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Evidence: Cases, Commentary, and Problems offers comprehensive coverage of the topics and concepts central to evidence law, while remaining concise enough to cover in a four-unit course. Organized around the Federal Rules of Evidence, with carefully edited cases, thought-provoking problems, and a wide variety of secondary material, this casebook gives students a solid foundation in the principles and debates surrounding evidence law without the confusion of more encyclopedic approaches.
The Third Edition includes new materials and cases reflecting developments in privilege and physical evidence, confrontation clause jurisprudence, and technical and jurisprudential developments in scientific proof. New problems and cases have been added throughout, with older ones still available on the website for quick reference.
- Comprehensive coverage of all subjects traditionally covered in evidence courses, as well as areas of emerging debate.
- Well-selected, tightly edited cases illustrate the central concepts and controversies of the law rather than attempting encyclopedic coverage.
- Carefully selected problems--some hypothetical and some based on actual casesallow students to test their understanding of particularly confusing rules.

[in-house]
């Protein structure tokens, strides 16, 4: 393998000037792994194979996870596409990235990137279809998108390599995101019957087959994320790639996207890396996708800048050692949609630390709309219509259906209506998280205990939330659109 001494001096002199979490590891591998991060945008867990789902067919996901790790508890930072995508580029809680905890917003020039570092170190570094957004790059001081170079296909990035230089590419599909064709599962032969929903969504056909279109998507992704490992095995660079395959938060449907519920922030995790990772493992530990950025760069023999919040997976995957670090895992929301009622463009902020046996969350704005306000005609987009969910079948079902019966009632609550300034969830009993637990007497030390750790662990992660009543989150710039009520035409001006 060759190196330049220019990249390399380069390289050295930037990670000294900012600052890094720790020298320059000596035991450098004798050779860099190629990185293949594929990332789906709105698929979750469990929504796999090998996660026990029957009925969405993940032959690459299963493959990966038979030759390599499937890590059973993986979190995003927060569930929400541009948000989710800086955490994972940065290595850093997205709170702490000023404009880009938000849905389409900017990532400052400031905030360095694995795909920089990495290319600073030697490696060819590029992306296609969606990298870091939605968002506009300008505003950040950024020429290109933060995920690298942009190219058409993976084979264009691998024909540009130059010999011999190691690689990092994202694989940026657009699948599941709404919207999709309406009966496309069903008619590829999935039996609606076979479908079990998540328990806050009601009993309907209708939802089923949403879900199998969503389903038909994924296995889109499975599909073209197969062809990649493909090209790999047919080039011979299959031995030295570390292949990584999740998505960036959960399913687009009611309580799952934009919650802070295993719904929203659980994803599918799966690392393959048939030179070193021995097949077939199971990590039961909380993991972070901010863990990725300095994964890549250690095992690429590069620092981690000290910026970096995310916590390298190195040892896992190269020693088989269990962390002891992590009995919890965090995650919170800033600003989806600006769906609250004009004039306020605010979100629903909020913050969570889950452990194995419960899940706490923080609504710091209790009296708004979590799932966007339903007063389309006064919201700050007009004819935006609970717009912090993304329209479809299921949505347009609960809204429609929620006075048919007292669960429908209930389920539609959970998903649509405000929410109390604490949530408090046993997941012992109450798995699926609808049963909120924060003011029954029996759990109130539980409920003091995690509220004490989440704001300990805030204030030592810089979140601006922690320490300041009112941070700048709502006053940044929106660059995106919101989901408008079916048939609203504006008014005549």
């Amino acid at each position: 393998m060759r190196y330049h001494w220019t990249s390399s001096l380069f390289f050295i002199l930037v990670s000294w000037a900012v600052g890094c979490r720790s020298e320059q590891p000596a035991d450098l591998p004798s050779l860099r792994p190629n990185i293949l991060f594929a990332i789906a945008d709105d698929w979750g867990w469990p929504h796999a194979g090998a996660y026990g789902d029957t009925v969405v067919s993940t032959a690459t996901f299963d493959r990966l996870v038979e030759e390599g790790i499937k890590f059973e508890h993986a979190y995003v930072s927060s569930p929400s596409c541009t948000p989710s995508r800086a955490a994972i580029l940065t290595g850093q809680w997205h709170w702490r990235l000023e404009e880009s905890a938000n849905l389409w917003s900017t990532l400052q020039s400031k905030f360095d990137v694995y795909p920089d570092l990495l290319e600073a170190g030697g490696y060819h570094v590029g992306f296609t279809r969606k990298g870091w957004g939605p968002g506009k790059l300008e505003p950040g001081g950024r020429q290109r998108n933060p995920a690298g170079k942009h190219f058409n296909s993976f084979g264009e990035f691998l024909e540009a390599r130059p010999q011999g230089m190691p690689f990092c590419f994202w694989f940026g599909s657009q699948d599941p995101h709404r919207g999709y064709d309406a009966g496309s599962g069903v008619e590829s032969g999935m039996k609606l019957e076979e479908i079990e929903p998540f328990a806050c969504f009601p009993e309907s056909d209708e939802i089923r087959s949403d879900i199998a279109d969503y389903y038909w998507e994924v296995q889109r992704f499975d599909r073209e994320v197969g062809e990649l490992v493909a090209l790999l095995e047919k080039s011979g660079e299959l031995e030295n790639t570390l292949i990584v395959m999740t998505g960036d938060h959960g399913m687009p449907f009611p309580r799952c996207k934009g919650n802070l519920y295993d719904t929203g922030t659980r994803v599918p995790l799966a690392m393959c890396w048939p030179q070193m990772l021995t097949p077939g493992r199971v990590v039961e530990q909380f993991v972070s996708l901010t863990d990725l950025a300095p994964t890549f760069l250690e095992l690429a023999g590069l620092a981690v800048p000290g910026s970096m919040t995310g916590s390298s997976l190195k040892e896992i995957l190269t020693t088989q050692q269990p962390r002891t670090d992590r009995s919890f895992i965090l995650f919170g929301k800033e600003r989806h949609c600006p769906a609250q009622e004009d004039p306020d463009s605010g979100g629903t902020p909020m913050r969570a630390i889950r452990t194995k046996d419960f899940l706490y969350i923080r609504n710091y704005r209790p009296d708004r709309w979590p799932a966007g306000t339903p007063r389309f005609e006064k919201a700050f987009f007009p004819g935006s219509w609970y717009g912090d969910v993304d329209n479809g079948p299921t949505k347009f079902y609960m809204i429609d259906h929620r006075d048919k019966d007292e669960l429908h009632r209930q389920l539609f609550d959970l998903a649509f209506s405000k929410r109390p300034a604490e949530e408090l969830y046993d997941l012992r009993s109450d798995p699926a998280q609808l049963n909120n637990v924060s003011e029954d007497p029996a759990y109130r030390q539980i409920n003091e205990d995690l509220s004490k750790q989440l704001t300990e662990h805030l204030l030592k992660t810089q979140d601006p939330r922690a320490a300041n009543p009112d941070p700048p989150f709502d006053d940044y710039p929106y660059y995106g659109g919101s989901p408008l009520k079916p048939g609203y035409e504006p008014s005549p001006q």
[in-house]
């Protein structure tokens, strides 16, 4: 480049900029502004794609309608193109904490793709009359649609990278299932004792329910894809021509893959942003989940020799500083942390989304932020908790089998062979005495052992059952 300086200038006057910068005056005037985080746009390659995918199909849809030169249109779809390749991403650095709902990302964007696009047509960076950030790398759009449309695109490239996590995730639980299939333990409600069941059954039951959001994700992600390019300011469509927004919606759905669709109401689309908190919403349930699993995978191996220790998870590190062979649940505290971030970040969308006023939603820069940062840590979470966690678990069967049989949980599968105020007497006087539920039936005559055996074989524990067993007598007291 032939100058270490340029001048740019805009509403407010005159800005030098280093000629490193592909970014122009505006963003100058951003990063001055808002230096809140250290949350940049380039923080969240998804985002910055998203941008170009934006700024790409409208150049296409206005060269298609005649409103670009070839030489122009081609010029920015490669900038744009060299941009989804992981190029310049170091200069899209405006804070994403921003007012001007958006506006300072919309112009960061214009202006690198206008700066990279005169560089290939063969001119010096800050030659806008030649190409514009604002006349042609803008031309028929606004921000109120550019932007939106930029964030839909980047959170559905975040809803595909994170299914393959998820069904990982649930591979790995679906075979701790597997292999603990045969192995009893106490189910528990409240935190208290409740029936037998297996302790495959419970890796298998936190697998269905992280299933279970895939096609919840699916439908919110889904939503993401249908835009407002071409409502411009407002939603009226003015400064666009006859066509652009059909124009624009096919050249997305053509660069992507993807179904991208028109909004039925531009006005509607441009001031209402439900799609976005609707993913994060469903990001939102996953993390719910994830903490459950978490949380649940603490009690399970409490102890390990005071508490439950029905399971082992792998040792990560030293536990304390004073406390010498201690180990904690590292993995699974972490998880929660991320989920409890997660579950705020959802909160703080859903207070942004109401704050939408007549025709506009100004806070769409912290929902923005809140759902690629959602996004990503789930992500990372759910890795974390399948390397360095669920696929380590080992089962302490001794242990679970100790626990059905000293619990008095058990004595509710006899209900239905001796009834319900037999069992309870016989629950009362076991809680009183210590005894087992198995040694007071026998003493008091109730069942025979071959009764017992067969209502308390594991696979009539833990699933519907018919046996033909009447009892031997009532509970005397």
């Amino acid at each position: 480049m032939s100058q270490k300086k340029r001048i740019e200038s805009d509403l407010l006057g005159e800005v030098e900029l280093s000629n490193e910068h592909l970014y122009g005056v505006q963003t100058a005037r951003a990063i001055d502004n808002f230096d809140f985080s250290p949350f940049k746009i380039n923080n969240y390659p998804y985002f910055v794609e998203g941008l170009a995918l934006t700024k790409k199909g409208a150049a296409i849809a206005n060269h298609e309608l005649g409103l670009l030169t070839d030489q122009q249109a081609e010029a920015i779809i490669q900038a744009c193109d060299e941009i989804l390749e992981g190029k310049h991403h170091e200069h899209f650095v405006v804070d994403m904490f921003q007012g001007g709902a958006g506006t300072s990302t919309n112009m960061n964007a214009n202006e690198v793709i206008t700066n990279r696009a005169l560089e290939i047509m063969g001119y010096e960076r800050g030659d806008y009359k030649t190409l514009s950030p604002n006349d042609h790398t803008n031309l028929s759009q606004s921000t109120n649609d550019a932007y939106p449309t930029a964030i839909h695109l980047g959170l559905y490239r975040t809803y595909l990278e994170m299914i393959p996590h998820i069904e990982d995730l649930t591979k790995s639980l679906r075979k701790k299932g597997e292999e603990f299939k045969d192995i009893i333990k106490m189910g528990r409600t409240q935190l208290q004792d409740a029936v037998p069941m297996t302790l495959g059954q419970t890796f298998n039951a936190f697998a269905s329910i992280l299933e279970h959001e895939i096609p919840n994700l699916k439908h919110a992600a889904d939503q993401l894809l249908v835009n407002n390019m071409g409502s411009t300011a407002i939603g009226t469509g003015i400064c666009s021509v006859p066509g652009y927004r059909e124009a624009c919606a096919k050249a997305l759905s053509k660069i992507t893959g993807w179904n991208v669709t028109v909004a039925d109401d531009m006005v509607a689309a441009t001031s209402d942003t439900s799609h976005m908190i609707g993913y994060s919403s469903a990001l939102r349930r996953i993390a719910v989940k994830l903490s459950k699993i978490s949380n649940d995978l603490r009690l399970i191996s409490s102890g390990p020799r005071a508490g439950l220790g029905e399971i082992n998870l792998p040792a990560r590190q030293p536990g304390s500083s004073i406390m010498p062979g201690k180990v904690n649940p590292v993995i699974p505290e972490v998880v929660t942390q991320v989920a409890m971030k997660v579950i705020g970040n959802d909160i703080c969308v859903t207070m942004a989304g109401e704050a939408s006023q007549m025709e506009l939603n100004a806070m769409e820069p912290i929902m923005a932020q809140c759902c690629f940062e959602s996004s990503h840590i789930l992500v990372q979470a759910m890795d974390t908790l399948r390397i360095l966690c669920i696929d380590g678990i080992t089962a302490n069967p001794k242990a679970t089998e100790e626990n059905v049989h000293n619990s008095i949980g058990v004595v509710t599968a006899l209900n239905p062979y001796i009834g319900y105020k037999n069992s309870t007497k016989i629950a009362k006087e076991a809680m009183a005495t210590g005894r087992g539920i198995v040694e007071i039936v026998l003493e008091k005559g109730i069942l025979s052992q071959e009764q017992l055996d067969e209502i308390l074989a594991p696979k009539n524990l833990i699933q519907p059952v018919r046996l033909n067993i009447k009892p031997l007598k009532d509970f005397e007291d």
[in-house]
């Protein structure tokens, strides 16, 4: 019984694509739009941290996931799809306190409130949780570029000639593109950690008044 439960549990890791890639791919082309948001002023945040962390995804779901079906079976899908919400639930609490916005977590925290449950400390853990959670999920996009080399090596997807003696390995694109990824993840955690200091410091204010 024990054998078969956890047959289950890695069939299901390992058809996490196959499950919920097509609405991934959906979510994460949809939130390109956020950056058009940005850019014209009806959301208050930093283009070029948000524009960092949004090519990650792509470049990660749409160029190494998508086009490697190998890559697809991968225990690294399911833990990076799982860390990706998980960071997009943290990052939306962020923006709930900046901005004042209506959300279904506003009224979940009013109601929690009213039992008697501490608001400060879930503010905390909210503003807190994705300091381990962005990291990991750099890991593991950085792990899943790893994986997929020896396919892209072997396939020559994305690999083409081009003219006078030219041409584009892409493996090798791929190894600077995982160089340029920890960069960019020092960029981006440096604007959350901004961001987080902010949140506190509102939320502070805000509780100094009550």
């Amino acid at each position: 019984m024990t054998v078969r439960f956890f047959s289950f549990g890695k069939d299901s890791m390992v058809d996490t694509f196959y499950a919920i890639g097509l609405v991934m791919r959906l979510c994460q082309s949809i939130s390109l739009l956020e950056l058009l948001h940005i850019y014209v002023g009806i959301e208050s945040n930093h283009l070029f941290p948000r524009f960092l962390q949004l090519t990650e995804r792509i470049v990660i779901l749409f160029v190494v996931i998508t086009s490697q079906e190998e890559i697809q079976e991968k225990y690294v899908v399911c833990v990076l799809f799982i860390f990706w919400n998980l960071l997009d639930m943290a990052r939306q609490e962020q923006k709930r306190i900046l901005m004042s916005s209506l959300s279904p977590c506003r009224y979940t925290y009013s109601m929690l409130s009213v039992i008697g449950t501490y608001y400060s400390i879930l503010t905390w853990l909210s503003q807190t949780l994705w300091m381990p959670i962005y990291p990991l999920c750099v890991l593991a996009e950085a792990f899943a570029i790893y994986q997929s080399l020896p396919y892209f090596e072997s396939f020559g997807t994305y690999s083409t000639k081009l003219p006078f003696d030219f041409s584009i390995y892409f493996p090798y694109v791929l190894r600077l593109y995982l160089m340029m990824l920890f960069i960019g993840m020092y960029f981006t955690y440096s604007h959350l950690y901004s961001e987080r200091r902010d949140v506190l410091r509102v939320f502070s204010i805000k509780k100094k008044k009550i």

- Compelling excerpts from treatises and law review articles; portions of the legislative history of the Rules, particularly the Advisory Committee Notes; and congressional reports and floor debates augment the cases.
- Thoughtful organization of the material is based on the Federal Rules of Evidence and leverages the Rules as a teaching tool.
- Chapter 1 provides the background knowledge assumed in most discussions of evidence law, including judicial opinions, the Federal Rules of Evidence, and the Legislative History of the Rules.
- Short enough to teach cover-to-cover in a four-unit course.
Thoroughly updated, the revised Third Edition presents:
- New material reflecting developments in confrontation clause jurisprudence, especially as relates to Melendez-Diaz v. Massachusetts and Michigan v. Bryant.
- New material on privilege and physical evidence.
- Numerous new cases added, with older ones moved to the website.
- Revised material to reflect technical and jurisprudential developments in the field of scientific proof.
- More problems to challenge students.
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